A fixed monthly water and sewer rate with additional charges based on usage was recommended to village council last week as the solution to dwindling utility funds.
Wellington officials voted to move forward with the drafting of an ordinance that is expected to be read for the first time in November. That ordinance will call for a reexamination of utility rates every October and will lay out plans to keep water and sewer pipes in repair.
For water service, the rate structure is expected to mandate a $2 monthly fixed rate for 5/8-inch meters within village corporation limits, $3 for 3/4-inch meters, $5 for one-inch meters, and $10 for 1.5-inch meters. For meters outside those limits, 5/8-inch will earn a $3 charge, 3/4-inch gets $4.50, one-inch will cost $7.50, and 1.5-inch $15.
Usage rates per gallon will increase by 5 percent in 2018 and 2019 and another 3.5 percent in 2020.
Residents currently pay $7.75 for every 1,000 gallons of water used and a flat rate of $3.50 per month for storm sewer amenities.
That storm sewer rate will also increase to $6 per month. However, that rate can rise if a property contains more than 2,900 square-feet of structures that cause water runoff such as roofs and pavement.
The fixed water rates are designed to create yearly revenues of $61,638, part of total projected water revenue of $960,638 in 2018, $1,004,738 in 2019, and $1,037,152 in both 2020 and 2021.
Those totals would generate budget surpluses of 31 percent next year, 28 percent in 2019, and 26 percent the final two years of the plan. Surpluses are needed to cover unexpected costs, such as recovering from catastrophic events such as fires or burst mains.
Sewer service increases are expected to create $145,740 in yearly revenue from 2018 to 2020. Total projected sewer revenue for next year sits at $1,044,240 and $1,110,240 in both 2019 and 2020 — respective surpluses of 16.5, 20, and 25 percent.
The Poggemeyer Design Group was tasked with examining the village’s rates in January to see if they were sufficient in covering costs. According to officials, it was the first time an outside source had looked at the rates in more than 10 years.
The study determined an increase is necessary to offset further deficit spending and to create a 25 to 40 percent surplus in the funds, which village officials say is needed to cover rising costs and in the event of infrastructure needing repairs.
In 2014, council approved a seven percent increase in charges for water use and another four percent in 2016.
Village manager Steve Dupee said the combination of a fixed rate and usage charge was the best option because a pure fixed rate wasn’t feasible for customers who use less water.
“This plan recognizes that both utility operations have fixed costs irrespective of consumption,” he said. “We felt it was important to recognize that in our rate structure. The fixes fees only create very small revenues for both utilities. It’s a first step for us into creating a fixed rate mechanism in our rate structure.”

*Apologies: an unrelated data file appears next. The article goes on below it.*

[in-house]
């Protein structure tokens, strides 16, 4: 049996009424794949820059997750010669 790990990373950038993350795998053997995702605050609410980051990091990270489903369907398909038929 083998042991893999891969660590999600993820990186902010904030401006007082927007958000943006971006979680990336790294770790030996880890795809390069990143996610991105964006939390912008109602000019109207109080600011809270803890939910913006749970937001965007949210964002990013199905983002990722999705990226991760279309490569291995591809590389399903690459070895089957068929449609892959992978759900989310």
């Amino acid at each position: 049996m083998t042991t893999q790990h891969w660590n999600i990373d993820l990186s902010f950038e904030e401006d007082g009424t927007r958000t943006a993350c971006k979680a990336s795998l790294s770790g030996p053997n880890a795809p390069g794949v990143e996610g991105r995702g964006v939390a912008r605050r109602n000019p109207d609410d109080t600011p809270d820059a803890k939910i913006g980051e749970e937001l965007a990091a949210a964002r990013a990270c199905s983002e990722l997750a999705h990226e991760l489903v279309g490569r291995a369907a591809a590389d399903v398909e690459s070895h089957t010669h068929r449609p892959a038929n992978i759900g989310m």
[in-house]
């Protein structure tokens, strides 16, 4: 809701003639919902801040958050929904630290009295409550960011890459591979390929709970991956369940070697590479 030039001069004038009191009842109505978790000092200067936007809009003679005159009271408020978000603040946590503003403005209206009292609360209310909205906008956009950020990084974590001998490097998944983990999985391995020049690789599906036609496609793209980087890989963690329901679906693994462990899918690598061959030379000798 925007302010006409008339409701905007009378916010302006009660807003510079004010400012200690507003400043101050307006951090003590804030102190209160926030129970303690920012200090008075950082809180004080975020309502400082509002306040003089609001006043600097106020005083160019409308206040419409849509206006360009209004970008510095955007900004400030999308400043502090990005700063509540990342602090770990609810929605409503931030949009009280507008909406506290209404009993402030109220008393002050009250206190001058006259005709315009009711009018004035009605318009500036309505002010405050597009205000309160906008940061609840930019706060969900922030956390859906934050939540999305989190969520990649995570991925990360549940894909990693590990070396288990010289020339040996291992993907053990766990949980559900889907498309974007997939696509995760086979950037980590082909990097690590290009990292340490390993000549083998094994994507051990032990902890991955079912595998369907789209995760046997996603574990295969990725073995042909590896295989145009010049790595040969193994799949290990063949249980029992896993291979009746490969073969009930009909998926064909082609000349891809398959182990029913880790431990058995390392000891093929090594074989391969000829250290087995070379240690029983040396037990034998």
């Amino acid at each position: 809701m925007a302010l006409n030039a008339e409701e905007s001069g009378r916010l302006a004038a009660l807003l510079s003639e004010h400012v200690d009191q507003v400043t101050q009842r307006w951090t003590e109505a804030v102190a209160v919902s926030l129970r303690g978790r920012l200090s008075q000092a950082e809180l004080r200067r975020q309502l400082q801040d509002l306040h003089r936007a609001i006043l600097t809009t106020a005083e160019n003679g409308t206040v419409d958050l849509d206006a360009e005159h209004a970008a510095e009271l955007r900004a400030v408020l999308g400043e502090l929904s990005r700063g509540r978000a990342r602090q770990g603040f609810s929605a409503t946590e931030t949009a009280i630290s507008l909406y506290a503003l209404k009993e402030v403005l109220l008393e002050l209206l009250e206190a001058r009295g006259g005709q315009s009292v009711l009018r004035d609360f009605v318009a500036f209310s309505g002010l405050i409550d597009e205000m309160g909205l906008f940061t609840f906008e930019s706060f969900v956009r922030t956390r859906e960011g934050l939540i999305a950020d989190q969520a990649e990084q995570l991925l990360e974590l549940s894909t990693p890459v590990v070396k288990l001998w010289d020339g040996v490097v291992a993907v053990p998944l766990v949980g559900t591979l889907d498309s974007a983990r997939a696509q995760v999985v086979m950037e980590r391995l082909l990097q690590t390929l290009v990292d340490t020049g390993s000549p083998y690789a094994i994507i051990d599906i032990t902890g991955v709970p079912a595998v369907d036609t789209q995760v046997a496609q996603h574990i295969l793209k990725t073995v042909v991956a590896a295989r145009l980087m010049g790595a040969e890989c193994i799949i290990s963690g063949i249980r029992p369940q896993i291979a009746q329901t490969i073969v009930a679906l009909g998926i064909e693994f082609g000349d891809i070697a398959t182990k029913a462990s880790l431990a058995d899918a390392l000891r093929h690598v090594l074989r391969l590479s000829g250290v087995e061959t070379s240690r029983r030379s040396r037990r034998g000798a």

Resident Jessica Janka spoke out against a pure fixed rate, saying it would throw off delicate monthly budgeting for seniors and any homes with lower consumption. She asked that the village continue to base charges solely on usage.
“I have senior citizens all around me,” she said. “Has anyone thought how this will affect them? I understand your budget concerns and the buffer you need for infrastructure concerns. Why can’t we have a low-usage family pay one fixed amount and a high-usage family pays another amount? For me to pay the same amount of a family of six, eight, or 10 is ridiculous.”
“I assure you we’ve beat ourselves over the head on this,” responded councilman Gene Hartman, who has swung from favoring a fixed rate to a mixed solution “because it leaves some control in the customer’s hands while everyone pays a little piece.”
Village water superintendent Mark Rosemark said higher water rates will help immensely in covering department improvements that will be needed in the coming years.
“Our unaccounted-for water is something we’re always trying to contend with and is still above 20 percent,” he said. “We’re going to have to spend money to do a better job of finding where this water is going. The target rate for water loss is around 15 percent. It’s definitely a significant expense going forward.”
Dupee said examining rates on a yearly basis will help avoid another drastic overhaul in the future.
“We need to be proactive in making recommendations to council about our rates and making sure they cover costs,” he said. “I don’t think we’re going to do an increase every year. An annual rate review is something we planned on doing anyway, but I think council felt more comfortable including wording for that in this new ordinance.”
Jonathan Delozier can be reached at 440-647-3171 or @DelozierNews on Twitter.